Thomas Gerbasi, UFC - If Thiago Silva was gun-shy in his first fight since losing for the first time against Lyoto Machida in January, he certainly didn’t show it in the UFC 102 co-main event at the Rose Garden Arena, as he blasted Keith Jardine into defeat in just 95 seconds Saturday night.
“Tonight was my night,” said Silva, now 14-1. “I’m back.”
By Thomas Gerbasi
PORTLAND, OR, AUGUST 29 –If Thiago Silva was gun-shy in his first fight since losing for the first time against Lyoto Machida in January, he certainly didn’t show it in the UFC 102 co-main event at the Rose Garden Arena, as he blasted Keith Jardine into defeat in just 95 seconds Saturday night.
“Tonight was my night,” said Silva, now 14-1. “I’m back.”
Jardine (14-7-1) opened the bout with a flurry that missed, but his follow up kick to the leg landed to a thud. The next kick Jardine threw was caught by Silva though, and the Brazilian took the fight to the mat. Jardine quickly got to his feet and went back to work as Silva looked to counter, and counter he did, drilling “The Dean of Mean” with a left hook that dropped him to the mat. The follow-up barrage from Silva finished Jardine off, bringing in referee Herb Dean to halt the bout at 1:35 of the opening round.
“This fight was very important to me because I love fighting here,” said Silva. “UFC is my life.”
After a series of spectacular submission victories that led him to an 11-0 record, the only question that remained about middleweight contender Demian Maia was how he would react when caught by a flush shot from a world-class foe. Nate Marquardt asked that question early with a big right hand, and at the 21 second mark of the first round, he had scored the biggest victory of his UFC career, handed Maia his first pro loss, and moved ever closer to a rematch with UFC middleweight champion Anderson Silva.
“I want that belt and I don’t know who’s gonna get the next shot, but if you want someone who’s gonna kick Anderson Silva’s butt, you’re gonna give that shot to me,” said Marquardt, who was stopped by Silva in July of 2007.
Marquardt, who sent Maia airborne with the finishing blow, forcing referee Dave Hagen to halt the bout when the stunned Brazilian hit the deck, improves to 32-8-2; Maia falls to 11-1.
Jake Rosholt got his first UFC victory in a big way, submitting Portland veteran Chris Leben in the third round of a hard-fought middleweight bout.
The pace was tactical for the first two minutes, with Rosholt (6-1) breaking the ice with a knee to the head that was followed by a Leben takedown. While on the mat, Rosholt did a good job of nullifying Leben’s attack, and he was quickly able to get back to his feet, only to take Leben to the canvas with a little over a minute to go. Rosholt scored some points on the mat before getting back to his feet, and though Leben (18-6) chased Rosholt wildly, he was unable to get even before the end of the round.
Encouraged by his strong first round, Rosholt got more aggressive on his feet early in the second, but after landing a hard shot, Leben cracked him with his trademark left hand and soon Rosholt was on the mat, with Leben working his ground and pound. With less than two minutes left, the fight resumed on the feet, and Leben had the spark he needed, but Rosholt wasn’t done yet, and he was able to get a takedown at the four minute mark that allowed him to score with some strikes before the bell.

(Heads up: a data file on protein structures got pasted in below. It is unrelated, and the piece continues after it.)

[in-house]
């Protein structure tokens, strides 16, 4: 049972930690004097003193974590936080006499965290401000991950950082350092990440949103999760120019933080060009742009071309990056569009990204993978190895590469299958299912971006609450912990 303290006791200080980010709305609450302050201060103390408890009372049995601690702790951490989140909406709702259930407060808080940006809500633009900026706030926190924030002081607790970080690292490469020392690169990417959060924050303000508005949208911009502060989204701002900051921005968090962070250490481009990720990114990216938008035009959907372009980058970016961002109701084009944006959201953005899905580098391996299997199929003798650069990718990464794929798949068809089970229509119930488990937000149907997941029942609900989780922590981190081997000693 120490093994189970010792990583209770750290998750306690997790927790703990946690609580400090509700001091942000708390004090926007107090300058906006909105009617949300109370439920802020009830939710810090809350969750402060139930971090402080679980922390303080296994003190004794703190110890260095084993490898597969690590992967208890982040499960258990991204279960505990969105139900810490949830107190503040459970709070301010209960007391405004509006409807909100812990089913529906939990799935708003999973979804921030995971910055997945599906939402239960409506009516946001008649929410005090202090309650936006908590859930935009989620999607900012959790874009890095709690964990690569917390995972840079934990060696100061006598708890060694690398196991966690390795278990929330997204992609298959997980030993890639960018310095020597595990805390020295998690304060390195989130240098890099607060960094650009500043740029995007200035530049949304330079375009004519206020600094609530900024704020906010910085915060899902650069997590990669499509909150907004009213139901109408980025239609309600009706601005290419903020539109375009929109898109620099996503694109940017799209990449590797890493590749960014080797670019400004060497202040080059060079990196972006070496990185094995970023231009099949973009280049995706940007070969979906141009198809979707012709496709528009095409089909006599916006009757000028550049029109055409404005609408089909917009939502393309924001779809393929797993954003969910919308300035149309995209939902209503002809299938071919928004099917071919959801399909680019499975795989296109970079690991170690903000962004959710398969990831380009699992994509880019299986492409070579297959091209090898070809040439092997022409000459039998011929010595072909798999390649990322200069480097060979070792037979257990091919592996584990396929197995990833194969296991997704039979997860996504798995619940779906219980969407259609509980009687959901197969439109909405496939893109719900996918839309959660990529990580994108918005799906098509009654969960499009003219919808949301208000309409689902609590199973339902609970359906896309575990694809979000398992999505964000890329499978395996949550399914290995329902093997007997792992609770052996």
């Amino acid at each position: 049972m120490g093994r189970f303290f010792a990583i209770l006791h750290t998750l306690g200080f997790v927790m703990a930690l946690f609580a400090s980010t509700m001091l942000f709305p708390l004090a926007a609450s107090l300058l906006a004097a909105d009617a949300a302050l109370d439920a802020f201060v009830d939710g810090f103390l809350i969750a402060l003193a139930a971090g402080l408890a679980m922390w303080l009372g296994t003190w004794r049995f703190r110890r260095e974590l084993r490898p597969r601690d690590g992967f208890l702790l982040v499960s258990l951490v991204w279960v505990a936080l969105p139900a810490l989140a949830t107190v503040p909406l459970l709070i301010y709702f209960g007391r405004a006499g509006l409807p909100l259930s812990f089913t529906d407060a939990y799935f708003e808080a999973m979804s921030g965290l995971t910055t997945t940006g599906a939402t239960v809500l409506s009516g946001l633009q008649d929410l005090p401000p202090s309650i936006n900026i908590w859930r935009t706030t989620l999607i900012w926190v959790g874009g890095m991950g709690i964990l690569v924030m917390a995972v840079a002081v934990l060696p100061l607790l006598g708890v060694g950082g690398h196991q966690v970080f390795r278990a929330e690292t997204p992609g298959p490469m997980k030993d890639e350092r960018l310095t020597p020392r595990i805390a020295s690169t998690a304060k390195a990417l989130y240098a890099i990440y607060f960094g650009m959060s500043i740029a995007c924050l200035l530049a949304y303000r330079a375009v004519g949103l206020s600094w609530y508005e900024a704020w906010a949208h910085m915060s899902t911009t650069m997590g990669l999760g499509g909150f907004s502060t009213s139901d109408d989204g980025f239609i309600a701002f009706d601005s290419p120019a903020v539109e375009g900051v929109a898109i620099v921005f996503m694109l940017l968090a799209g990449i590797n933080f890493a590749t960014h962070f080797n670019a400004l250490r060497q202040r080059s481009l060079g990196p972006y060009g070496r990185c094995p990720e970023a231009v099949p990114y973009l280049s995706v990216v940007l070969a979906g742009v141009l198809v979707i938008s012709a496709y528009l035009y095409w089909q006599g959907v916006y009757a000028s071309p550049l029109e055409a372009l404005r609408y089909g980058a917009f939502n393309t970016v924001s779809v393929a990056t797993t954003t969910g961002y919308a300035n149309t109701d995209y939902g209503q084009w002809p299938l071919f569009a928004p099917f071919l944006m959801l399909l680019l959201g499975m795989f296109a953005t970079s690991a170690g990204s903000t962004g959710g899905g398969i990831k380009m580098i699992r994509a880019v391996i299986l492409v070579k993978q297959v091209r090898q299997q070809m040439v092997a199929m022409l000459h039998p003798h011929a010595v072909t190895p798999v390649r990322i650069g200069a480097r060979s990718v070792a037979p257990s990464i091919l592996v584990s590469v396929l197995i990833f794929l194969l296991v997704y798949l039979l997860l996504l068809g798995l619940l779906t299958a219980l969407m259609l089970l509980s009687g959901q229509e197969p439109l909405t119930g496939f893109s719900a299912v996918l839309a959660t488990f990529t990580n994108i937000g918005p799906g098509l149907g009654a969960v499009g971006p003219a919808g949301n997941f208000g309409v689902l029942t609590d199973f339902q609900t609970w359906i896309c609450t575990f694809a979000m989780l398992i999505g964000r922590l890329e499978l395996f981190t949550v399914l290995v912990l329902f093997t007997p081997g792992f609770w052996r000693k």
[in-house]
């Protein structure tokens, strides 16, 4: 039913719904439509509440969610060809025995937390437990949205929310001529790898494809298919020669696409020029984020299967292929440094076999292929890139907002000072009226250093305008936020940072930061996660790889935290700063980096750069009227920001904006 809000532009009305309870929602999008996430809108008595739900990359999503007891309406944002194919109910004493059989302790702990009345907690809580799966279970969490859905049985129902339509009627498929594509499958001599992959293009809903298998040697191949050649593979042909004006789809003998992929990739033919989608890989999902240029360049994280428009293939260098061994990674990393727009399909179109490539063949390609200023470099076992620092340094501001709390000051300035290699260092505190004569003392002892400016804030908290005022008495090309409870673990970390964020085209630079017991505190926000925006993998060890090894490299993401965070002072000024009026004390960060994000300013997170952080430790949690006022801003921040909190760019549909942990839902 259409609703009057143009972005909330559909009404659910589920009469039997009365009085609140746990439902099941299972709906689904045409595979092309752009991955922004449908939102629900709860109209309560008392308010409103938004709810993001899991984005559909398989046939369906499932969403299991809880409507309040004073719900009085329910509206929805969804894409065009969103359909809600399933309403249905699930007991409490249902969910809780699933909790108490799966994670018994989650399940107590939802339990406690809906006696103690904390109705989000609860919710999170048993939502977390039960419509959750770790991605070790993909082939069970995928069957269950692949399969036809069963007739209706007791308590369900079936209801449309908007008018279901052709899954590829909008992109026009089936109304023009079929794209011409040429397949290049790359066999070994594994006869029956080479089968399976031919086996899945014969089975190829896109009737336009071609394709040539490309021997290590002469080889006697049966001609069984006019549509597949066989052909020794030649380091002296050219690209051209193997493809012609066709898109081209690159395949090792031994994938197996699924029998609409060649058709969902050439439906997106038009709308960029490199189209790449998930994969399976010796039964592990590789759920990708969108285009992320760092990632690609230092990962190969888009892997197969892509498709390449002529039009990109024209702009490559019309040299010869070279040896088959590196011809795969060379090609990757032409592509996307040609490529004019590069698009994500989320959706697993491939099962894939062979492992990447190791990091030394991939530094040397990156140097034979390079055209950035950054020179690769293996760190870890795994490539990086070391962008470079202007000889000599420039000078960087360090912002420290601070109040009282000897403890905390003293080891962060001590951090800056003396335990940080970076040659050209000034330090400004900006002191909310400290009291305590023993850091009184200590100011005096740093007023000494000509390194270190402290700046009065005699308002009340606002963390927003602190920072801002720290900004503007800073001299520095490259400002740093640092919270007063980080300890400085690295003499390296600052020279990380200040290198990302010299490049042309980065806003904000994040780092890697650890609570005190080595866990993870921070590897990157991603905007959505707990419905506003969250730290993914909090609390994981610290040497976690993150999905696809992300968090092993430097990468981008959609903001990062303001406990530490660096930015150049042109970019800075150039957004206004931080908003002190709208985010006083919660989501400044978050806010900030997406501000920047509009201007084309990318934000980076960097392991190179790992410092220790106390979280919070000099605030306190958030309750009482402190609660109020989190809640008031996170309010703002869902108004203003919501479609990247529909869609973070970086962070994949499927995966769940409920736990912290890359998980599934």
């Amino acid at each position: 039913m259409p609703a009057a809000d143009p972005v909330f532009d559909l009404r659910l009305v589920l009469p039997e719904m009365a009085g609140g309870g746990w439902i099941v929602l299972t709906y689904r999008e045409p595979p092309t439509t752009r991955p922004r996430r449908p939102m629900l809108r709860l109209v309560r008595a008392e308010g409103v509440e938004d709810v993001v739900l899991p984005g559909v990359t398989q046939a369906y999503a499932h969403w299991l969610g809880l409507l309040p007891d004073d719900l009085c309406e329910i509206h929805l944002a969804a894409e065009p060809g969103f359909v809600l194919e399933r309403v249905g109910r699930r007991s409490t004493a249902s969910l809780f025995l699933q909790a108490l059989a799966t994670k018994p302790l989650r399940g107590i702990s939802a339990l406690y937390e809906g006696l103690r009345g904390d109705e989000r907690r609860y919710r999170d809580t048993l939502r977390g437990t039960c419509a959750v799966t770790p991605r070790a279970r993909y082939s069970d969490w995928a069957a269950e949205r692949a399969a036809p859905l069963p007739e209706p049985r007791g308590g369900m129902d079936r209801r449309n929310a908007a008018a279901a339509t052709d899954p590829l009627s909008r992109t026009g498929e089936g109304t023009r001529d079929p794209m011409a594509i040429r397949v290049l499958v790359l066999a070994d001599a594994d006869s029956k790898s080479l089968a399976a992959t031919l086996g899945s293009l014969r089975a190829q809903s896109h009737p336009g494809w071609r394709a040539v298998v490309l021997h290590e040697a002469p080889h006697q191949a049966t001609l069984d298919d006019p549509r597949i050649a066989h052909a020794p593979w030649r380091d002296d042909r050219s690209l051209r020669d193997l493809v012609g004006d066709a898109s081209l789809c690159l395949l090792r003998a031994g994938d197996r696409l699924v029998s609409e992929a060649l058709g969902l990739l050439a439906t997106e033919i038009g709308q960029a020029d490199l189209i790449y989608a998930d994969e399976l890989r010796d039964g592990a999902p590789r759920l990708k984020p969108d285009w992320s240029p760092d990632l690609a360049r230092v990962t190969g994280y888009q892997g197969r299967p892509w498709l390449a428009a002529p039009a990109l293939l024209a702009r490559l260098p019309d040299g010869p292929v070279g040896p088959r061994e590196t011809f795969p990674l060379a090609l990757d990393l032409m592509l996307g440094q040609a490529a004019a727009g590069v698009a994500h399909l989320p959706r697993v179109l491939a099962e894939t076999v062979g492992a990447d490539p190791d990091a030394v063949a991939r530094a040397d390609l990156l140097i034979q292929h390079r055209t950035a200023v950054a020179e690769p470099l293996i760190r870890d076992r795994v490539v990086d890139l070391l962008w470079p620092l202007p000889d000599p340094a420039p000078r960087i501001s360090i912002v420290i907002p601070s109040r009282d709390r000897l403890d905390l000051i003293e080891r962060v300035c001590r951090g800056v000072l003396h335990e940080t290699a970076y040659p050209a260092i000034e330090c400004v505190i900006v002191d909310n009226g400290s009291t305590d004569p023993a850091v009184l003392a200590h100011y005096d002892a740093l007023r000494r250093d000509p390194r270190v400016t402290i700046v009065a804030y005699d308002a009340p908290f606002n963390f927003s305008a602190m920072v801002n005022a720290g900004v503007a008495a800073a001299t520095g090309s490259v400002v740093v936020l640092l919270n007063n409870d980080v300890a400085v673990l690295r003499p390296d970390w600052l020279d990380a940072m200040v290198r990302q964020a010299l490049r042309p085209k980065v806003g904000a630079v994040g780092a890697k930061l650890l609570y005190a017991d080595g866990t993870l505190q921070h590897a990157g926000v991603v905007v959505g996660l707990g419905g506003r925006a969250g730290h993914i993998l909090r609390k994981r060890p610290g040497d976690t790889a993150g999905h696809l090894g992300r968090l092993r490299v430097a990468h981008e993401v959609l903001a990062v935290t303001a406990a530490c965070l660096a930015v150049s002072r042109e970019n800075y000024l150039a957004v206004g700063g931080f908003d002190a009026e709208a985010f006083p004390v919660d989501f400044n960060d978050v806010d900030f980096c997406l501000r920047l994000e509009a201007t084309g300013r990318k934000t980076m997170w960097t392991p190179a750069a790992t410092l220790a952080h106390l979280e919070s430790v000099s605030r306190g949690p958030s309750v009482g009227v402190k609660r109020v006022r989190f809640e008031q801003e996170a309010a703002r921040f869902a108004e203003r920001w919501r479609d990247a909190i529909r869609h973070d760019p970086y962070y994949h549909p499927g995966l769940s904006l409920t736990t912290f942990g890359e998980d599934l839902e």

Rosholt opened the final stanza with a takedown, and he began exerting control immediately, eventually sinking in an arm triangle. And even though referee Yves Lavigne missed what looked to be a tap from Leben, Lavigne halted the bout a moment later at 1:30 of the round.
The bout was dead even at 19-19 after two rounds on two judges’ scorecards. The third score read 20-18 for Rosholt after two.
In the light heavyweight opener, Brandon Vera scored his second straight victory at 205 pounds, unanimously outpointing Krzysztof Soszynski over three rounds.
All three judges scored it 30-27 for Vera, who improves to 11-3; Soszynski falls to 19-10-1.
“It was a good fight,” said Vera. “Krzysztof’s a tough dude. I wished I could have knocked him out.”
Soszynski went right at Vera at the opening bell, but ‘The Truth’ was cool under the initial assault, sending his foe backwards with a body kick. Soszynski jumped right back into the fray, but the early question was whether his aggressive attacks would be enough against Vera’s more technical striking. With two minuted gone, Soszynski bulled Vera against the fence, but the Californian was able to work his way free and bring the fight back to the center of the Octagon as Soszynski nursed a cut under his left eye. Soon after, the two locked up and traded knees against the fence to a stalemate, and it was Vera ending the round on the positive side with an elbow to the head just before the bell.
Mimicking his first round attack, Soszynski engaged with Vera immediately to start round two, and he scored well. Vera was able to get his distance though, and that’s where he fought best, as he fired off kicks from long range. When Soszynski got within grasping range in the final minute, he effectively muscled Vera against the fence before scoring a takedown. Vera got up immediately, yet was ineffective the rest of the round.
With the fight still up for grabs, Vera went on the attack to start the third, getting a rise out of the crowd with some flashy striking. Soon the bout reverted to its previous pattern, with Soszynski nullifying Vera’s offense with smothering inside work that drew boos from the crowd. Midway through the round, Vera turned the tables with a leg trip takedown, and after some ground strikes, he looked for Soszynski’s back as the two rose, but the Ultimate fighter alum was able to escape further danger outside of a low knee that forced a brief halt to the action. Once the bout resumed, the two light heavies began to engage, with the faster Vera holding a slight edge until the final horn sounded.